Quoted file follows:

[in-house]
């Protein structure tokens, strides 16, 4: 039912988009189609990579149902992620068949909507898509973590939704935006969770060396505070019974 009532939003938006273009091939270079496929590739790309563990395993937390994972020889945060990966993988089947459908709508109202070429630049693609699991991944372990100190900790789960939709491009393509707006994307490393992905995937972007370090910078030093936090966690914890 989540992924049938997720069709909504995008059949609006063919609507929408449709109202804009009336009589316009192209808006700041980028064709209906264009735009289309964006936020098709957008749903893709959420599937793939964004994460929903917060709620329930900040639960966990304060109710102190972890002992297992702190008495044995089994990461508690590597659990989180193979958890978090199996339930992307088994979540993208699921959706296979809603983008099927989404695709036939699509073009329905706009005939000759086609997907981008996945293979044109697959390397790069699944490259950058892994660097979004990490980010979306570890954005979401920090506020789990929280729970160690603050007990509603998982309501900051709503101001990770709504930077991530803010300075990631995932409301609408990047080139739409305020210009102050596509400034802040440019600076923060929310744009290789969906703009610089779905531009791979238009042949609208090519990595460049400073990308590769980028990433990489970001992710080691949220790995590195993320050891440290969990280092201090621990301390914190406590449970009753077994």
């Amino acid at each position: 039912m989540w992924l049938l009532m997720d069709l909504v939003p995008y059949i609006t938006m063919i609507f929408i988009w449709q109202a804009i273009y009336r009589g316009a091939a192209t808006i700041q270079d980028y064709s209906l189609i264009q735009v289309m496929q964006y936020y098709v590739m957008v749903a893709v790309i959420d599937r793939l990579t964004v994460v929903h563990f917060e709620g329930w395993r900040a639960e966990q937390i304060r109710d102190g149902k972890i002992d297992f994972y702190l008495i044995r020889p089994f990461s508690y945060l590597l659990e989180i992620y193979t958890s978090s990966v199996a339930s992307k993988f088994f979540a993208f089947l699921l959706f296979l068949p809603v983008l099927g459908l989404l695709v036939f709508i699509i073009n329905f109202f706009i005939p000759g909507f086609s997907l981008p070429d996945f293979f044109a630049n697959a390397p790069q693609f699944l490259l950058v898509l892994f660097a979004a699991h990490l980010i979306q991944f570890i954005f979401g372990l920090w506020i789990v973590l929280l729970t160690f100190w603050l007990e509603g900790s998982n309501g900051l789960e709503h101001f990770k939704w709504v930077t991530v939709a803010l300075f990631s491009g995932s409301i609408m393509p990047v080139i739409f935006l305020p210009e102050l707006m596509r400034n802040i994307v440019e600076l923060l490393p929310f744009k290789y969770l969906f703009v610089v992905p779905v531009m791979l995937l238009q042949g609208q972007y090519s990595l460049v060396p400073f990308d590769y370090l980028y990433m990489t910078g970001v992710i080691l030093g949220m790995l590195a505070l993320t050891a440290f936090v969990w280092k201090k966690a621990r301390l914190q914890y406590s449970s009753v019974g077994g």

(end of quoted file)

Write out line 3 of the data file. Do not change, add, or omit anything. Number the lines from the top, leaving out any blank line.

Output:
């Amino acid at each position: 039912m989540w992924l049938l009532m997720d069709l909504v939003p995008y059949i609006t938006m063919i609507f929408i988009w449709q109202a804009i273009y009336r009589g316009a091939a192209t808006i700041q270079d980028y064709s209906l189609i264009q735009v289309m496929q964006y936020y098709v590739m957008v749903a893709v790309i959420d599937r793939l990579t964004v994460v929903h563990f917060e709620g329930w395993r900040a639960e966990q937390i304060r109710d102190g149902k972890i002992d297992f994972y702190l008495i044995r020889p089994f990461s508690y945060l590597l659990e989180i992620y193979t958890s978090s990966v199996a339930s992307k993988f088994f979540a993208f089947l699921l959706f296979l068949p809603v983008l099927g459908l989404l695709v036939f709508i699509i073009n329905f109202f706009i005939p000759g909507f086609s997907l981008p070429d996945f293979f044109a630049n697959a390397p790069q693609f699944l490259l950058v898509l892994f660097a979004a699991h990490l980010i979306q991944f570890i954005f979401g372990l920090w506020i789990v973590l929280l729970t160690f100190w603050l007990e509603g900790s998982n309501g900051l789960e709503h101001f990770k939704w709504v930077t991530v939709a803010l300075f990631s491009g995932s409301i609408m393509p990047v080139i739409f935006l305020p210009e102050l707006m596509r400034n802040i994307v440019e600076l923060l490393p929310f744009k290789y969770l969906f703009v610089v992905p779905v531009m791979l995937l238009q042949g609208q972007y090519s990595l460049v060396p400073f990308d590769y370090l980028y990433m990489t910078g970001v992710i080691l030093g949220m790995l590195a505070l993320t050891a440290f936090v969990w280092k201090k966690a621990r301390l914190q914890y406590s449970s009753v019974g077994g």